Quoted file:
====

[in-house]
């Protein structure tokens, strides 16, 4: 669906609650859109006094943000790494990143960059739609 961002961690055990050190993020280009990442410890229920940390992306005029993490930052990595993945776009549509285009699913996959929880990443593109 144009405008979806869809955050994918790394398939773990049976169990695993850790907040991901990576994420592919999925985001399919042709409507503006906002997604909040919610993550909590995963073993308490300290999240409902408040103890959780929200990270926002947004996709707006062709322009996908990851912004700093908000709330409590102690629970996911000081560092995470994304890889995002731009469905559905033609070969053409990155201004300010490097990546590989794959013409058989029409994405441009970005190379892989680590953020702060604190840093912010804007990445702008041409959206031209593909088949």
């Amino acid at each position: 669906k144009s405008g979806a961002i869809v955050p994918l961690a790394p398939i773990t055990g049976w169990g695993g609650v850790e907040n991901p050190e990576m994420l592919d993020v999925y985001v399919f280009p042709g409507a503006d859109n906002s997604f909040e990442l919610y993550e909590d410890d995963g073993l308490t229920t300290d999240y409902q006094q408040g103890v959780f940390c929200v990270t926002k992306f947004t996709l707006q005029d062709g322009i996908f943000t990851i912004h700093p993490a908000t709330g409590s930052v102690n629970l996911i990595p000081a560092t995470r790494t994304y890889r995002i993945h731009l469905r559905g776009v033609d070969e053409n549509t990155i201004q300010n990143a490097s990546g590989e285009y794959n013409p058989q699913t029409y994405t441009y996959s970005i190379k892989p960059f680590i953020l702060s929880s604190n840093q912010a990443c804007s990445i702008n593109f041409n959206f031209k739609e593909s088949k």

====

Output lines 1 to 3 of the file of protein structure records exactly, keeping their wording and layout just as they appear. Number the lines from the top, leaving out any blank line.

[in-house]
């Protein structure tokens, strides 16, 4: 669906609650859109006094943000790494990143960059739609 961002961690055990050190993020280009990442410890229920940390992306005029993490930052990595993945776009549509285009699913996959929880990443593109 144009405008979806869809955050994918790394398939773990049976169990695993850790907040991901990576994420592919999925985001399919042709409507503006906002997604909040919610993550909590995963073993308490300290999240409902408040103890959780929200990270926002947004996709707006062709322009996908990851912004700093908000709330409590102690629970996911000081560092995470994304890889995002731009469905559905033609070969053409990155201004300010490097990546590989794959013409058989029409994405441009970005190379892989680590953020702060604190840093912010804007990445702008041409959206031209593909088949």
């Amino acid at each position: 669906k144009s405008g979806a961002i869809v955050p994918l961690a790394p398939i773990t055990g049976w169990g695993g609650v850790e907040n991901p050190e990576m994420l592919d993020v999925y985001v399919f280009p042709g409507a503006d859109n906002s997604f909040e990442l919610y993550e909590d410890d995963g073993l308490t229920t300290d999240y409902q006094q408040g103890v959780f940390c929200v990270t926002k992306f947004t996709l707006q005029d062709g322009i996908f943000t990851i912004h700093p993490a908000t709330g409590s930052v102690n629970l996911i990595p000081a560092t995470r790494t994304y890889r995002i993945h731009l469905r559905g776009v033609d070969e053409n549509t990155i201004q300010n990143a490097s990546g590989e285009y794959n013409p058989q699913t029409y994405t441009y996959s970005i190379k892989p960059f680590i953020l702060s929880s604190n840093q912010a990443c804007s990445i702008n593109f041409n959206f031209k739609e593909s088949k």